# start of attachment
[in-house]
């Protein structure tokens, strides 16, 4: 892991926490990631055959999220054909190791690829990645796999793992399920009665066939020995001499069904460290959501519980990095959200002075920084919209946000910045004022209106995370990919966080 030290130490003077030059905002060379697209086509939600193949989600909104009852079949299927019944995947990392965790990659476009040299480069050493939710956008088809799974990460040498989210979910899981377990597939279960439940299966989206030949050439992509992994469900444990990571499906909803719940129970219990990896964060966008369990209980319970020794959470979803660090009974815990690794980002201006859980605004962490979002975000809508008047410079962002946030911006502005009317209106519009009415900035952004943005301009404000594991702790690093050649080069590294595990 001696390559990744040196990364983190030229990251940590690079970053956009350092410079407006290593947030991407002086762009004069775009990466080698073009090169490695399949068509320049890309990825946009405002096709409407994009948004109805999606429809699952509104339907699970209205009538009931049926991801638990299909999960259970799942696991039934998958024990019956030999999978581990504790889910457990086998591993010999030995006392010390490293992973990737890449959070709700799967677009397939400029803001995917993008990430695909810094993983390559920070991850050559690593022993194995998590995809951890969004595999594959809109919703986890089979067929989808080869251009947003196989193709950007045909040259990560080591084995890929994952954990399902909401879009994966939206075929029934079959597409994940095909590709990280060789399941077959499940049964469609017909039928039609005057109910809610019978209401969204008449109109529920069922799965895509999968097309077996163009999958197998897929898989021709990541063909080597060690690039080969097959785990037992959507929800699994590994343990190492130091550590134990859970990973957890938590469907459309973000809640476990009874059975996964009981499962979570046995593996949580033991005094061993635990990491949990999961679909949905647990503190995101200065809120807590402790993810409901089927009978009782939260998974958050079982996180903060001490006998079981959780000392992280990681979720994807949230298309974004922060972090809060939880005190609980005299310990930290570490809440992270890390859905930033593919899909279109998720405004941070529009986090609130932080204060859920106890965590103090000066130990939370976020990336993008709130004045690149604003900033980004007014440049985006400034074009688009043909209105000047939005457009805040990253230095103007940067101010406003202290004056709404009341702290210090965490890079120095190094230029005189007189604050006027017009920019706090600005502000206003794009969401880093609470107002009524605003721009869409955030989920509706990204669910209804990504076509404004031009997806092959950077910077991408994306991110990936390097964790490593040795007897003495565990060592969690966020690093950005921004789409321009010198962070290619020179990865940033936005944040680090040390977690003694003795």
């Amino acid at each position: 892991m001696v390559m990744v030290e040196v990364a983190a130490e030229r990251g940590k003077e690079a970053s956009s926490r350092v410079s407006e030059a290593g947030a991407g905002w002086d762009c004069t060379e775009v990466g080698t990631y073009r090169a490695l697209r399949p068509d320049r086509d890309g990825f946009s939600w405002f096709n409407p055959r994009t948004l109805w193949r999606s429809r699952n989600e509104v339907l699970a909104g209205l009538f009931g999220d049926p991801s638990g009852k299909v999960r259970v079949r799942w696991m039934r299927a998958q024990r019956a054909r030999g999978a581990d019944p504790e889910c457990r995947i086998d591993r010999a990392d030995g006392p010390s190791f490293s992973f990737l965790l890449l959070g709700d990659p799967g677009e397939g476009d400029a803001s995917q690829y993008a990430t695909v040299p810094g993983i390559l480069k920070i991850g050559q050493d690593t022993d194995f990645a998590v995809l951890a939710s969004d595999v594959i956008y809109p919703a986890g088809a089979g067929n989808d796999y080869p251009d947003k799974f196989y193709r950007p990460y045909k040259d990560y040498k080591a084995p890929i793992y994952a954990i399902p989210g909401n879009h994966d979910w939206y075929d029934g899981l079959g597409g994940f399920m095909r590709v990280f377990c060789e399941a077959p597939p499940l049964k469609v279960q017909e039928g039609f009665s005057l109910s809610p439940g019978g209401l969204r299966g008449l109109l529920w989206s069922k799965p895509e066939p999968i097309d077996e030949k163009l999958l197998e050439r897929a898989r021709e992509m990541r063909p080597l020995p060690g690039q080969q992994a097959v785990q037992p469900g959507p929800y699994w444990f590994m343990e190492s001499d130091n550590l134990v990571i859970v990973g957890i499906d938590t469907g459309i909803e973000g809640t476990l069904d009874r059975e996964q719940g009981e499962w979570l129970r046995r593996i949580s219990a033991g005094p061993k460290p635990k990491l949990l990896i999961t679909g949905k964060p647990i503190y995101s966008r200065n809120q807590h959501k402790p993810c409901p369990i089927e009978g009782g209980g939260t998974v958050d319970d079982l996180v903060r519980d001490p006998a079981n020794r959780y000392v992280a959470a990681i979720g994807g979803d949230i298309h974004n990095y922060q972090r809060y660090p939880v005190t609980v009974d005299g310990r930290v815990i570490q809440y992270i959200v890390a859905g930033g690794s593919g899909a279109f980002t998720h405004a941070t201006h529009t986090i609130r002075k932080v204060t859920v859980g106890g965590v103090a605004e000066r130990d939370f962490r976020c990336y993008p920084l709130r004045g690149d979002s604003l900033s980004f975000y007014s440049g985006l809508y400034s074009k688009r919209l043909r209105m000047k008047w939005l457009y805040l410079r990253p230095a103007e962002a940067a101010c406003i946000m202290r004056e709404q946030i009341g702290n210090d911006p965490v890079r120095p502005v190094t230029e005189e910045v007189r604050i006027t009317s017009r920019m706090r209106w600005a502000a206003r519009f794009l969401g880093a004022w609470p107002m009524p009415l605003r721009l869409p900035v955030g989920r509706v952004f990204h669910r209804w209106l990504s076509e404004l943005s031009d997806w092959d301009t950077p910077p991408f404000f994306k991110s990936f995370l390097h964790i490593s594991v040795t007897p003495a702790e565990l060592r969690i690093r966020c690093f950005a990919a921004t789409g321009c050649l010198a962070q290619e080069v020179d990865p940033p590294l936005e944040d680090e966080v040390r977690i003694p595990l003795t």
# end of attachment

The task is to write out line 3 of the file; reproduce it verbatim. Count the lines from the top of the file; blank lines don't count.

């Amino acid at each position: 892991m001696v390559m990744v030290e040196v990364a983190a130490e030229r990251g940590k003077e690079a970053s956009s926490r350092v410079s407006e030059a290593g947030a991407g905002w002086d762009c004069t060379e775009v990466g080698t990631y073009r090169a490695l697209r399949p068509d320049r086509d890309g990825f946009s939600w405002f096709n409407p055959r994009t948004l109805w193949r999606s429809r699952n989600e509104v339907l699970a909104g209205l009538f009931g999220d049926p991801s638990g009852k299909v999960r259970v079949r799942w696991m039934r299927a998958q024990r019956a054909r030999g999978a581990d019944p504790e889910c457990r995947i086998d591993r010999a990392d030995g006392p010390s190791f490293s992973f990737l965790l890449l959070g709700d990659p799967g677009e397939g476009d400029a803001s995917q690829y993008a990430t695909v040299p810094g993983i390559l480069k920070i991850g050559q050493d690593t022993d194995f990645a998590v995809l951890a939710s969004d595999v594959i956008y809109p919703a986890g088809a089979g067929n989808d796999y080869p251009d947003k799974f196989y193709r950007p990460y045909k040259d990560y040498k080591a084995p890929i793992y994952a954990i399902p989210g909401n879009h994966d979910w939206y075929d029934g899981l079959g597409g994940f399920m095909r590709v990280f377990c060789e399941a077959p597939p499940l049964k469609v279960q017909e039928g039609f009665s005057l109910s809610p439940g019978g209401l969204r299966g008449l109109l529920w989206s069922k799965p895509e066939p999968i097309d077996e030949k163009l999958l197998e050439r897929a898989r021709e992509m990541r063909p080597l020995p060690g690039q080969q992994a097959v785990q037992p469900g959507p929800y699994w444990f590994m343990e190492s001499d130091n550590l134990v990571i859970v990973g957890i499906d938590t469907g459309i909803e973000g809640t476990l069904d009874r059975e996964q719940g009981e499962w979570l129970r046995r593996i949580s219990a033991g005094p061993k460290p635990k990491l949990l990896i999961t679909g949905k964060p647990i503190y995101s966008r200065n809120q807590h959501k402790p993810c409901p369990i089927e009978g009782g209980g939260t998974v958050d319970d079982l996180v903060r519980d001490p006998a079981n020794r959780y000392v992280a959470a990681i979720g994807g979803d949230i298309h974004n990095y922060q972090r809060y660090p939880v005190t609980v009974d005299g310990r930290v815990i570490q809440y992270i959200v890390a859905g930033g690794s593919g899909a279109f980002t998720h405004a941070t201006h529009t986090i609130r002075k932080v204060t859920v859980g106890g965590v103090a605004e000066r130990d939370f962490r976020c990336y993008p920084l709130r004045g690149d979002s604003l900033s980004f975000y007014s440049g985006l809508y400034s074009k688009r919209l043909r209105m000047k008047w939005l457009y805040l410079r990253p230095a103007e962002a940067a101010c406003i946000m202290r004056e709404q946030i009341g702290n210090d911006p965490v890079r120095p502005v190094t230029e005189e910045v007189r604050i006027t009317s017009r920019m706090r209106w600005a502000a206003r519009f794009l969401g880093a004022w609470p107002m009524p009415l605003r721009l869409p900035v955030g989920r509706v952004f990204h669910r209804w209106l990504s076509e404004l943005s031009d997806w092959d301009t950077p910077p991408f404000f994306k991110s990936f995370l390097h964790i490593s594991v040795t007897p003495a702790e565990l060592r969690i690093r966020c690093f950005a990919a921004t789409g321009c050649l010198a962070q290619e080069v020179d990865p940033p590294l936005e944040d680090e966080v040390r977690i003694p595990l003795t």